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Everybody who works on ReaderBound has been in and around publishing for a long time. We’ve worked in publishing houses and also consulted with publishers, funding agencies, and industry associations.

We’ve launched major book projects, advised editorial teams, set up new distribution schemes, and secured sponsorships and partnerships of all sorts. We’ve also built a lot of websites for publishers, including sites for individual publishing houses as well as some major national platforms that have come to play an important role in book marketing.

From time to time, publishers approach us to build new websites for them. And some of us also occasionally sit on juries with funding agencies where we see a bunch of web redesign proposals competing for grant funding. And we were struck by something across all of these conversations: in each case, the publishing house was planning to cook its new website completely from scratch. They had all arrived at different ways to approach the problem, and wanted to use this or that content management system or one e-commerce system or another. In some cases, we would even see examples where somebody was starting over, yet again, to build a site on a particular system where we knew that another publishing house down the road had already done something very similar using the same tools.

Keep in mind that building a new website from scratch — and getting it all set up to sell books properly and then loading in an entire catalogue of books — is one hell of a piece of work. A well-functioning website is a must for every publishing house today, but we were still astonished at how much effort and money firms were spending to get a new site built and launched. We were even more surprised when we realized that firms were putting in all of that work, and spending all of that money, to produce websites that, at the end of the day, were very, very similar to one another.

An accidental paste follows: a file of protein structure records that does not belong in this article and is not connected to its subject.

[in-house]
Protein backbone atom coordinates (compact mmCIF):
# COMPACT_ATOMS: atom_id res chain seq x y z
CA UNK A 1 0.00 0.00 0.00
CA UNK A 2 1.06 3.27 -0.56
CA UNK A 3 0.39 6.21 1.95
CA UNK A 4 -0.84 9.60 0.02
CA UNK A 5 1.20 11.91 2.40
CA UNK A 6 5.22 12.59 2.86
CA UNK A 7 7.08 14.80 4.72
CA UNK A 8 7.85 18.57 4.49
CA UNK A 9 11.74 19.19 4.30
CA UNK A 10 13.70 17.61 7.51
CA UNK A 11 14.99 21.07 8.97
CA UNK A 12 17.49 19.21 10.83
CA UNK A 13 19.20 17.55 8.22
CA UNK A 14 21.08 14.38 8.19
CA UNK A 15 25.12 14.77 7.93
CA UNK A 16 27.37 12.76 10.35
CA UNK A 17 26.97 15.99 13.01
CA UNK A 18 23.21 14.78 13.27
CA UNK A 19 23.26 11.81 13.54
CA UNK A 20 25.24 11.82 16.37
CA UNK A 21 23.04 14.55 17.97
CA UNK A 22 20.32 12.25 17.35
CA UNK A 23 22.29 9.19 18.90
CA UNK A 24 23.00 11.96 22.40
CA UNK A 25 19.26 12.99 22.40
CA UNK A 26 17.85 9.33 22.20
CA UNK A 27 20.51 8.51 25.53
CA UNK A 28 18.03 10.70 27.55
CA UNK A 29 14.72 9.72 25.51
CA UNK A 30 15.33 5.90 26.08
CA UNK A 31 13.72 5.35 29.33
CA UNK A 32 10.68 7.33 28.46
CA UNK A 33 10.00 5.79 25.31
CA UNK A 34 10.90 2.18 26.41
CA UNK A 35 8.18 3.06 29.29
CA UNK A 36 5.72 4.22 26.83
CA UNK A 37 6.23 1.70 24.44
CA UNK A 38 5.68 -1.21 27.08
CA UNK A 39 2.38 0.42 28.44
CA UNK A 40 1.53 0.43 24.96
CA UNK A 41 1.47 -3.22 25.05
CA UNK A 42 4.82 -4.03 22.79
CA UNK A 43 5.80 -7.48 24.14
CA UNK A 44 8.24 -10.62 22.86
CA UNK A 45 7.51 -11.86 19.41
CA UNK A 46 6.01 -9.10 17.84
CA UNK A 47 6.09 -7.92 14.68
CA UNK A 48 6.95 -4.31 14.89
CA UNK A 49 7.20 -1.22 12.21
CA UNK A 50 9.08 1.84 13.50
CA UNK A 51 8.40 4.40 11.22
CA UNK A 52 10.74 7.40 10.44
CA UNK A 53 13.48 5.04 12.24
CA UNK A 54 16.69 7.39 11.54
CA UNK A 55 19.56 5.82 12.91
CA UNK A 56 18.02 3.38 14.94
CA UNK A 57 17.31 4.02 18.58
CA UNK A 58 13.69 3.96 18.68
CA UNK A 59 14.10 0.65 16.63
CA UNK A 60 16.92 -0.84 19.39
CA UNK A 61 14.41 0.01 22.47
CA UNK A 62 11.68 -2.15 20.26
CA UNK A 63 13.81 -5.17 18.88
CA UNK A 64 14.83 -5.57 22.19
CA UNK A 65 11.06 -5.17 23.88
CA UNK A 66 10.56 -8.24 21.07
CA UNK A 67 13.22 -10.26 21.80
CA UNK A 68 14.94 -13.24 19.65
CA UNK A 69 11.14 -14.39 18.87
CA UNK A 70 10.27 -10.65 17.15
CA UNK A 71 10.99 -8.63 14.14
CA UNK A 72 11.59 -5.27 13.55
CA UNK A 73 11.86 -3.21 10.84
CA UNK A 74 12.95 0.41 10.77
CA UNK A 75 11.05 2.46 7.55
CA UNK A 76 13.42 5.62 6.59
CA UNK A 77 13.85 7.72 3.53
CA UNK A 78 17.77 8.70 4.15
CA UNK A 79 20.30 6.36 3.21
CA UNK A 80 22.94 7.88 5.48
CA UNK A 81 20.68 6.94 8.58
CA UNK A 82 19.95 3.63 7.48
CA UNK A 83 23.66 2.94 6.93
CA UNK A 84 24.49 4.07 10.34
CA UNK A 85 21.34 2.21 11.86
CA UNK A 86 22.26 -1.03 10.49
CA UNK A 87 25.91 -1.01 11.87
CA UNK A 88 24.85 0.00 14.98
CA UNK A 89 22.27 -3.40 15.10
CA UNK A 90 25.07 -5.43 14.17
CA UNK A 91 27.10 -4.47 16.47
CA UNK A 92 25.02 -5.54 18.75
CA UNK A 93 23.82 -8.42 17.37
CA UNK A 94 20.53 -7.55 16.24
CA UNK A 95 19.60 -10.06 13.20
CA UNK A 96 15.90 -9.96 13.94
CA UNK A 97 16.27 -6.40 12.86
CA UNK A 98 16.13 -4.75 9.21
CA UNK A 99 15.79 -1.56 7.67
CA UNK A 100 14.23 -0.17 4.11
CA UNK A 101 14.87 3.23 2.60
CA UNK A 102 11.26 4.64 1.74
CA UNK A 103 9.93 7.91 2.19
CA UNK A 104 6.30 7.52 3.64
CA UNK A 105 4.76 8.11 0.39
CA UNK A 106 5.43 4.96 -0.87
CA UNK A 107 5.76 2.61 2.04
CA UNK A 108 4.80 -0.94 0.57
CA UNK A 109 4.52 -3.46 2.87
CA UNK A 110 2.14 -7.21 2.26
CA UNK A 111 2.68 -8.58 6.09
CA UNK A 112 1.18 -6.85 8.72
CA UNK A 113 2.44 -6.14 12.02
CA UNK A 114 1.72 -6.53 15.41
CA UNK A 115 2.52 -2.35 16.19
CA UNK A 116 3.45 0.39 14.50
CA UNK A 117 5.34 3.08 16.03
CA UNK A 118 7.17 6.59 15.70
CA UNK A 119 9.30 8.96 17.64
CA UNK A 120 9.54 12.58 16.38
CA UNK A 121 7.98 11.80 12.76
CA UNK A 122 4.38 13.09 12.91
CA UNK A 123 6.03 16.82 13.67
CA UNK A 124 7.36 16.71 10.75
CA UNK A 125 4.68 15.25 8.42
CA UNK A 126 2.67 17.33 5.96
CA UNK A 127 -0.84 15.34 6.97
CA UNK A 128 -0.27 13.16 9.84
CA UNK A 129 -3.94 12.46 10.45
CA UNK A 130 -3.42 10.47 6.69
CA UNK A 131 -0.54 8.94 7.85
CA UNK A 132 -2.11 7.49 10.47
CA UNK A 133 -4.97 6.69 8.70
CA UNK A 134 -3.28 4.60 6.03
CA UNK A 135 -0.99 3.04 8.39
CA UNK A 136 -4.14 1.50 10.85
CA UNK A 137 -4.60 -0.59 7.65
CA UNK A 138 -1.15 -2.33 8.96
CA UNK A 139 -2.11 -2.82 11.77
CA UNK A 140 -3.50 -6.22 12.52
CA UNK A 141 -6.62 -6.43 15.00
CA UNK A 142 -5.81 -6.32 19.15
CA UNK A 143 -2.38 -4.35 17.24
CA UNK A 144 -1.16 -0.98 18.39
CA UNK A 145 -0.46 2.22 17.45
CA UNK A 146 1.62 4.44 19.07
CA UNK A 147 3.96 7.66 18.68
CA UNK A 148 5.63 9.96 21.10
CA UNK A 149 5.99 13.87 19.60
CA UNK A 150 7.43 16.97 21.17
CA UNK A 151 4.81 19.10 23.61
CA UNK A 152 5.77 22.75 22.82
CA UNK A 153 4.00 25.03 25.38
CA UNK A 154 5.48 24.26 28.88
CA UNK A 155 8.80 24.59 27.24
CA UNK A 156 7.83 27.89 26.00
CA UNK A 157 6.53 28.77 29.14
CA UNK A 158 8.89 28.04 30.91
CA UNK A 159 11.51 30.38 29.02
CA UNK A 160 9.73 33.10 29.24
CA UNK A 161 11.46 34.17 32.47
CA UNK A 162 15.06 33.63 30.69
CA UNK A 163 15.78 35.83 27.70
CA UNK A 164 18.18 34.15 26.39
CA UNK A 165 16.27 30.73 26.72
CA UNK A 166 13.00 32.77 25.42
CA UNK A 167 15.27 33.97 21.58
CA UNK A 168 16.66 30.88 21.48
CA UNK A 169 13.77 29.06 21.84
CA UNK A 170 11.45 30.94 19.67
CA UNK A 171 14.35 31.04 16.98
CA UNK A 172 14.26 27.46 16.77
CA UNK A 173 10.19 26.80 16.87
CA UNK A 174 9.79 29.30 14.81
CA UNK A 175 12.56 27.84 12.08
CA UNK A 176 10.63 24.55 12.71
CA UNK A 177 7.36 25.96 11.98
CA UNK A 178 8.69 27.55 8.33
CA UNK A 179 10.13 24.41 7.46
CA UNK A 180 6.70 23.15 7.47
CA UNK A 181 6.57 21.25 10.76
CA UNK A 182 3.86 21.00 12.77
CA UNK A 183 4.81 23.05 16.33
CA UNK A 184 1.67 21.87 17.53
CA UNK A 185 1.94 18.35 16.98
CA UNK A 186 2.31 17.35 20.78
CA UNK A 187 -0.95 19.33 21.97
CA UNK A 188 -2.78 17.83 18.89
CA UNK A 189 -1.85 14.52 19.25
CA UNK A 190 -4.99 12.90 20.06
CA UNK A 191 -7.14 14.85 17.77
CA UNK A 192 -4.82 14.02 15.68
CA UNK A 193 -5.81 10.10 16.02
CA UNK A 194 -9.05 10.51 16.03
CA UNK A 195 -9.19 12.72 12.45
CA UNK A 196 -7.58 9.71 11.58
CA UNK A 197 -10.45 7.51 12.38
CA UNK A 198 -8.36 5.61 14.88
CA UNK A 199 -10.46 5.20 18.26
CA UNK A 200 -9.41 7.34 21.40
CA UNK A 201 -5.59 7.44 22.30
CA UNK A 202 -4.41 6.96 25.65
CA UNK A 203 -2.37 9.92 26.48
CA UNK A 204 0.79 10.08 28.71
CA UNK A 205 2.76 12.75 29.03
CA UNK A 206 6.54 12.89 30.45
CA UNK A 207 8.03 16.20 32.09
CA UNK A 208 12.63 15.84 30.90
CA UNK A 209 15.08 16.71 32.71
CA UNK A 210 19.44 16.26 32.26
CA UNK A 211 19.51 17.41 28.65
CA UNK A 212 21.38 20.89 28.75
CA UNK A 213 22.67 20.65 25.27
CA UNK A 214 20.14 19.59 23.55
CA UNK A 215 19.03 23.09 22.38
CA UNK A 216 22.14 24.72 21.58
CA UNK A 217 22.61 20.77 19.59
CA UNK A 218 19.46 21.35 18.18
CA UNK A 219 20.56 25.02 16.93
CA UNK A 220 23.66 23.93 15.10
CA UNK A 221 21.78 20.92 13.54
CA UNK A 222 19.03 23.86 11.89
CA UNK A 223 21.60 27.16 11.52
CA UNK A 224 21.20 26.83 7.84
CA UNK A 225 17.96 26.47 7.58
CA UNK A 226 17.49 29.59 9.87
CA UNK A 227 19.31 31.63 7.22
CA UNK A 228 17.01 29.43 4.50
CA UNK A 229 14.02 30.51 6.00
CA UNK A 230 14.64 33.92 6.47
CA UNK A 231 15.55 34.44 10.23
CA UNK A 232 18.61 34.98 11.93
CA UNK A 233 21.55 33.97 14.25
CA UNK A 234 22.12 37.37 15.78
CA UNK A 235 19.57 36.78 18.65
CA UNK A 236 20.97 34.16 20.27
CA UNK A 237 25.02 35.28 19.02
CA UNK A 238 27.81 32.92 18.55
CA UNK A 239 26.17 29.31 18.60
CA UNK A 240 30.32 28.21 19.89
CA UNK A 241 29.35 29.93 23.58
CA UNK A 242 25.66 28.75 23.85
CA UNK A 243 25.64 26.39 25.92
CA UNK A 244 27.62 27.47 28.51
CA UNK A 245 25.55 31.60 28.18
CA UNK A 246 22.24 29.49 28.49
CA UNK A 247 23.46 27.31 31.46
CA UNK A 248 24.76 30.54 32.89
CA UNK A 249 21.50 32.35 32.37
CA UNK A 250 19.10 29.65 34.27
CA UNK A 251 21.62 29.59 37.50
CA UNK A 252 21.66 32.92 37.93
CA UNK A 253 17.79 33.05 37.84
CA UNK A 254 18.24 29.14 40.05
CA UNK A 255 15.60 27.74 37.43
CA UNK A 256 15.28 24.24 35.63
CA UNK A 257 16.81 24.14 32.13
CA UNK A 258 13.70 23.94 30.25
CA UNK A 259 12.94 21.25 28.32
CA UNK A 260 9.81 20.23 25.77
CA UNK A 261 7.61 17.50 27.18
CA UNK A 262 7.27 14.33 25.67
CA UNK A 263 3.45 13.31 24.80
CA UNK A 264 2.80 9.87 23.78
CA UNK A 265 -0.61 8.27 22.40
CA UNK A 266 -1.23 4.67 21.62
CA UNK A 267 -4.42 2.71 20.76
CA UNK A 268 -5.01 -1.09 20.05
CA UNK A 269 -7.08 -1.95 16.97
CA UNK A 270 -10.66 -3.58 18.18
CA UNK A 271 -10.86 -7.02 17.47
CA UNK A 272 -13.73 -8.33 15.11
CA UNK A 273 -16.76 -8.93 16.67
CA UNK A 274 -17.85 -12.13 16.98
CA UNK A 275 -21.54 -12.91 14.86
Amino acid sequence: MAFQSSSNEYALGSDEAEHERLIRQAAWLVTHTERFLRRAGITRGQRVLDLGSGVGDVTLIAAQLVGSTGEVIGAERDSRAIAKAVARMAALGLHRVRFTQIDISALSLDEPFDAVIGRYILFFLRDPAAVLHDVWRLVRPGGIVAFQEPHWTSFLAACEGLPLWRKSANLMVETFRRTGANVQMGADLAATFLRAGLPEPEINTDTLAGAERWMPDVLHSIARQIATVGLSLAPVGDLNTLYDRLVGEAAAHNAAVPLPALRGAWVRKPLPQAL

There’s a good reason for this. Everybody wants their website to look and feel a bit different and to accommodate any special requirements or ideas that the publishing house might have. But at the end of the day, most publishers have a very similar set of functional requirements — that is, they need certain types of pages and features in place and each firm needs its website to do a similar set of things.

And so a couple of years ago, we all looked at each other and said, “There must be a better way to do this.” We sat with that question and a blank piece of paper for a while, and we tried to come up with that better way — a way to build a really great website for a publishing house that would take a lot less money and a lot less time.

ReaderBound is our answer. We poured everything we’ve learned about publishers’ websites, online book marketing, reader engagement, and book discovery into a system that can be used to produce really powerful websites for publishers at a fraction of the time and expense of building from scratch.

We’ve built in a lot of flexibility and every site is customized. Each one looks a bit different from the next; each has different features and components in place; and each lives on its own dedicated server.

However, the ReaderBound team manages and maintains that server, and makes sure that it is secure, fully backed up, and protected from catastrophic failures or attacks. The team also maintains the code base that the system runs on, including any ongoing maintenance or system updates. From time to time, we introduce new versions of ReaderBound, and all publishers get to share in the additional features, performance upgrades, or other improvements that roll in with each new release.

We think this is the best of both worlds in that each firm gets its own website, and can really make it their own and have complete control over its operation. But each ReaderBound client is also part of a larger community of publishers using the system and gets to benefit from the shared development and improvement of the application over time.

It feels like we’re a long way from that blank piece of paper we started with in 2014. We’re excited to show you ReaderBound, and the first client sites will be released in September 2016. Drop us a line if you’d like to know when they are launched or if you want to take a closer look at what’s under the hood in the meantime.